Food for Pigs
Commercial pig feed is available from feed stores, or you may have a local farmers co-op that will have pig feed. Pigs can be supplemented with kitchen scraps, garden scraps, and pasture. However, especially as a first time pig farmer, you should provide your pigs with a commercial feed. This feed will have the proper nutrients to help your pigs grow at a good rate and give you a baseline for pig growth if you choose to alter your feed choice in the future.
You can feed your pigs at set mealtimes, or you can free feed. Free feeding produces more feed waste and requires more equipment, but it requires less labor.
For free-feeding, you will want to build or buy a feeder.
Water for Pigs
Pigs need access to clean drinking water at all times. You may want to build or invest in a nipple waterer to prevent pigs from constantly tipping their water over. If you provide open water, you will need to check on it frequently to insure that the pigs haven’t knocked it all onto the ground.
Pigs appreciate open water and mud to keep themselves cool and clean. Especially in the summer they will enjoy and open bin of water, a mud puddle, or even sprays from a hose. My pigs have always loved running in and out of the spray on a hot day.
There are a variety of health concerns that could arise in your pigs, from skin conditions and parasites, to serious diseases and injuries. The supplies you need to treat health issues are probably available at your local farm store or co-op, including dewormer and antibiotics.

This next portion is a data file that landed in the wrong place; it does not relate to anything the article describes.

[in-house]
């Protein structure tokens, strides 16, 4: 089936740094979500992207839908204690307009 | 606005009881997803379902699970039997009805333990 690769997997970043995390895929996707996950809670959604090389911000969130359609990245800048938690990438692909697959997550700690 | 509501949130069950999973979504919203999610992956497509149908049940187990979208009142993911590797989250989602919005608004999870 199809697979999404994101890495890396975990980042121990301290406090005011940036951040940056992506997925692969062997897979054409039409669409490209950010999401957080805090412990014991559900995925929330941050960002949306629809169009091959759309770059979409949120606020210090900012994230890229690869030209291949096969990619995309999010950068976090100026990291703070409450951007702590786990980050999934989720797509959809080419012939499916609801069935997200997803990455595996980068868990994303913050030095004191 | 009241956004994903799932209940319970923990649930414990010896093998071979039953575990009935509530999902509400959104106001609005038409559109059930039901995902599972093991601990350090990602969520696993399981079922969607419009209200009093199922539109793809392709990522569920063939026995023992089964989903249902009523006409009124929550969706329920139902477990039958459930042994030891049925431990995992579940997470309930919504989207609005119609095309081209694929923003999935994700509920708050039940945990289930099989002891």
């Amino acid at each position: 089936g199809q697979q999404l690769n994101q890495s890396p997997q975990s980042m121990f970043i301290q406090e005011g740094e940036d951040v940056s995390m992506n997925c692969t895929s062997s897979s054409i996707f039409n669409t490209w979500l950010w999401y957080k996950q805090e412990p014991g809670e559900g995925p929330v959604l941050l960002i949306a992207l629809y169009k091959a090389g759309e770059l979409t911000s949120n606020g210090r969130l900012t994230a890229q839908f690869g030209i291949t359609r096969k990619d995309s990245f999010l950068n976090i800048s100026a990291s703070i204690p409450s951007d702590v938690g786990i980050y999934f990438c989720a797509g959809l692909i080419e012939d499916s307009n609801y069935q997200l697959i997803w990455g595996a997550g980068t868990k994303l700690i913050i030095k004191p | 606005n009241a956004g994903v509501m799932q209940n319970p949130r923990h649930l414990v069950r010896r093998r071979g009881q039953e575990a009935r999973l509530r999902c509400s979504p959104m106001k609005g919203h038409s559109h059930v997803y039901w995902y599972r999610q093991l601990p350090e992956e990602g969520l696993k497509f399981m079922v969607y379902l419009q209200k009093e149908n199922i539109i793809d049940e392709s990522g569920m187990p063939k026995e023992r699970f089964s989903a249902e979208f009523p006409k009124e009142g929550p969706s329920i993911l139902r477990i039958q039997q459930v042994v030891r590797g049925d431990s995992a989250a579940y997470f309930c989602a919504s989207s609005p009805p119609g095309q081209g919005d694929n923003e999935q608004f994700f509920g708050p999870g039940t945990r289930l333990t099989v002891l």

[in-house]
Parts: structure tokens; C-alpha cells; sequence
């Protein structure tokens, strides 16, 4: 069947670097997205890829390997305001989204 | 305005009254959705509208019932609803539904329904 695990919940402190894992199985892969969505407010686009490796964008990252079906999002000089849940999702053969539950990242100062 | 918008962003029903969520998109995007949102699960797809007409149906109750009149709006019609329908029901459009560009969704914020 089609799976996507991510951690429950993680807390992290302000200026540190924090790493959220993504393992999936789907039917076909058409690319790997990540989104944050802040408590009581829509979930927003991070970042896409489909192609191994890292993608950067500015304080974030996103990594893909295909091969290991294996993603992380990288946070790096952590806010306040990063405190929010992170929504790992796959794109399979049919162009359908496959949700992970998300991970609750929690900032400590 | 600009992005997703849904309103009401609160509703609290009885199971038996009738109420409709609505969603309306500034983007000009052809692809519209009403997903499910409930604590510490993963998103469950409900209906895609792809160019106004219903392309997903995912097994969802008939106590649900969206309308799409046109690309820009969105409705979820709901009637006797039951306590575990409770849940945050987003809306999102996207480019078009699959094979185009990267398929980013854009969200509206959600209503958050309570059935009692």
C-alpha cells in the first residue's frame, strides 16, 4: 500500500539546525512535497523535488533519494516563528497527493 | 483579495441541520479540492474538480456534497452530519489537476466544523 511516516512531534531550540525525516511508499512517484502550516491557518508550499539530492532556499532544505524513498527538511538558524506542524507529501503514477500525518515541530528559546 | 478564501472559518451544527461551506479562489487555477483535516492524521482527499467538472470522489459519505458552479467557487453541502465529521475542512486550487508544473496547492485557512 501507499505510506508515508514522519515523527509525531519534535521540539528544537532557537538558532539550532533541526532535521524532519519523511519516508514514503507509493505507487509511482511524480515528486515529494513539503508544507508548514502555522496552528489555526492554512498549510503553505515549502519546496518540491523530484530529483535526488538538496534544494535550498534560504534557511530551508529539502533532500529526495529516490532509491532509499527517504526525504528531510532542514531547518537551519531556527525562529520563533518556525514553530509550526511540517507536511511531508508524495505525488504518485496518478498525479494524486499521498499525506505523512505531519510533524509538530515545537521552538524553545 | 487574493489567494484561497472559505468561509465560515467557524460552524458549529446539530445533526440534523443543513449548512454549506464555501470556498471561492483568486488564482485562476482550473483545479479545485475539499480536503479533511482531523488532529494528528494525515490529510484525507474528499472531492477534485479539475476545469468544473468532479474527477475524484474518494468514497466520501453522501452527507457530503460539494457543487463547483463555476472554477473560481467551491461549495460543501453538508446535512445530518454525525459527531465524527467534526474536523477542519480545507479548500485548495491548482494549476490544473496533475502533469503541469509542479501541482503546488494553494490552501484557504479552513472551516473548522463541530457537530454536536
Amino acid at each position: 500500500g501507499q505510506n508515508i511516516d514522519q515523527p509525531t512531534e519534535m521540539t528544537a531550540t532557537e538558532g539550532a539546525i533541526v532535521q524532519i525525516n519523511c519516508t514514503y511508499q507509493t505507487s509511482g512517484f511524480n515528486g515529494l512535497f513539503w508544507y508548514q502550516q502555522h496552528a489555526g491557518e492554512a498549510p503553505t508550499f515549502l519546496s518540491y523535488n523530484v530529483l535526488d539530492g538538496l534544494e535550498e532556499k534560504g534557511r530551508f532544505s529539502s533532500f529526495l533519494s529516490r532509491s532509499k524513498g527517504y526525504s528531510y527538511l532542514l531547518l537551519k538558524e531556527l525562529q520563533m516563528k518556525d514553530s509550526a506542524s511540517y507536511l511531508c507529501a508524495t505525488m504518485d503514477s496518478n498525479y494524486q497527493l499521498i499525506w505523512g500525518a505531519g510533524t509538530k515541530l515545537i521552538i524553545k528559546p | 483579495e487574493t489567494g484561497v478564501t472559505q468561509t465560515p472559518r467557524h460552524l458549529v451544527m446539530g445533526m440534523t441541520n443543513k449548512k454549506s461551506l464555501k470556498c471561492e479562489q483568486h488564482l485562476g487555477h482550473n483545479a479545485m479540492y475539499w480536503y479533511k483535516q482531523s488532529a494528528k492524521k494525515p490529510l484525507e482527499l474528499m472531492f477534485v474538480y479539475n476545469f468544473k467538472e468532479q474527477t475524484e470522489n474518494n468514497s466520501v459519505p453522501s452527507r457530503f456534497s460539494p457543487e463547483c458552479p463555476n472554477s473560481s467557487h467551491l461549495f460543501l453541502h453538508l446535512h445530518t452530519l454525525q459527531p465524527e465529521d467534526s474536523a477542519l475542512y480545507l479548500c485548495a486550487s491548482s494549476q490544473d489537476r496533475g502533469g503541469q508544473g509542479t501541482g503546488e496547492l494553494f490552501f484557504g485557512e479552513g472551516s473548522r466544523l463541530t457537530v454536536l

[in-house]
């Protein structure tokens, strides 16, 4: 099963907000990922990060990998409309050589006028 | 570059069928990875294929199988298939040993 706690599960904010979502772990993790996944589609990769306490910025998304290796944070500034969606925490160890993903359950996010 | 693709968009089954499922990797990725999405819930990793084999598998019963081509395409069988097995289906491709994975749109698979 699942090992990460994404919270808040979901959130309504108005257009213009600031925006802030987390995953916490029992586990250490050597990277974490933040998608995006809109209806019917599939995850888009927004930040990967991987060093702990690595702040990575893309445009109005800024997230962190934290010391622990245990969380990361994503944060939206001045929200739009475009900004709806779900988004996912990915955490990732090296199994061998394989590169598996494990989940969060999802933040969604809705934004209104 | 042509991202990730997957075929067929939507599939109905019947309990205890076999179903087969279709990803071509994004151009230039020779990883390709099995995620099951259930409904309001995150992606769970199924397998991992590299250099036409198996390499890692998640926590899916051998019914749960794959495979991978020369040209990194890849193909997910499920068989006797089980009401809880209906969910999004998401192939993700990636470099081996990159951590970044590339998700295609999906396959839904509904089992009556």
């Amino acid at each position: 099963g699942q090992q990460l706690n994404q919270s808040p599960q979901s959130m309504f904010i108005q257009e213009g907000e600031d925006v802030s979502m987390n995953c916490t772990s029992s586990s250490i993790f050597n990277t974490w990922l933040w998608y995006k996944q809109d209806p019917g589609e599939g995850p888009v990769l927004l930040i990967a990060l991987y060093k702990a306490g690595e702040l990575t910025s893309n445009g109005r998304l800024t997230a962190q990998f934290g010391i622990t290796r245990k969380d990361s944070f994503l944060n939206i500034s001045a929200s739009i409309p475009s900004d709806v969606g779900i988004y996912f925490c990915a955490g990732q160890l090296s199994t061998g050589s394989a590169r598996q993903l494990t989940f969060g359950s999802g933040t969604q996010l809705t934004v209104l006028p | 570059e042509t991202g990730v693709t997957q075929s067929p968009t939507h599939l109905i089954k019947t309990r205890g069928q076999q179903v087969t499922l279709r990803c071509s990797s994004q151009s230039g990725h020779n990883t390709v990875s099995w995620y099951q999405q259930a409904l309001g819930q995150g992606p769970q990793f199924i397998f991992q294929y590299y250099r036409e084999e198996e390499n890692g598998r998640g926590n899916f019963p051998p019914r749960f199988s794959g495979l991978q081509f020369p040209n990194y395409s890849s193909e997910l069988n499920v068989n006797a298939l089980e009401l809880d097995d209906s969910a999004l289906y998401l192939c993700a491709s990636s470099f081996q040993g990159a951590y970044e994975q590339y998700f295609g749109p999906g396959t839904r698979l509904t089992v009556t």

Identifying health needs early is important, so that you can treat problems early and cull if you need to. Most pig raising books will have a section on common pig health problems.
Don’t be shy about talking to local pig farmers or consulting an online farming or homesteading community. Other people who are experienced with pigs can help you troubleshoot a concern before it becomes a crisis. The Pig Site has an excellent section on pig health.
Finish weight for pigs is approximately 225 pounds. This is around the size where a pig starts to put on more fat, so your feed to meat ratio becomes less than ideal. You can approximate your pigs’ weight by measuring their length and heart girth. Length is from between their ears to the base of their tails. Heart girth is measured around the whole body right behind the front legs. Heart girth times heart girth times length will give you a reasonable approximation.
Unless you are processing your pig at home, you will need to find a local processor well in advance. I have to drive two hours for my processing, because small processors are hard to find these days. Check with any of your local places that take deer and other game. Ask other farmers in your area who they recommend. Check out your farmers markets and ask anyone selling meat where they take theirs.
Check out my article How Much Meat From A Pig to understand how much and what kind of meat you’ll be looking at.
Jumping in Head First
There’s a lot of information you need to get started raising pigs, but there are a lot of resources out there to help you. You’ll find the experience rewarding and the meat the best you’ve ever tasted.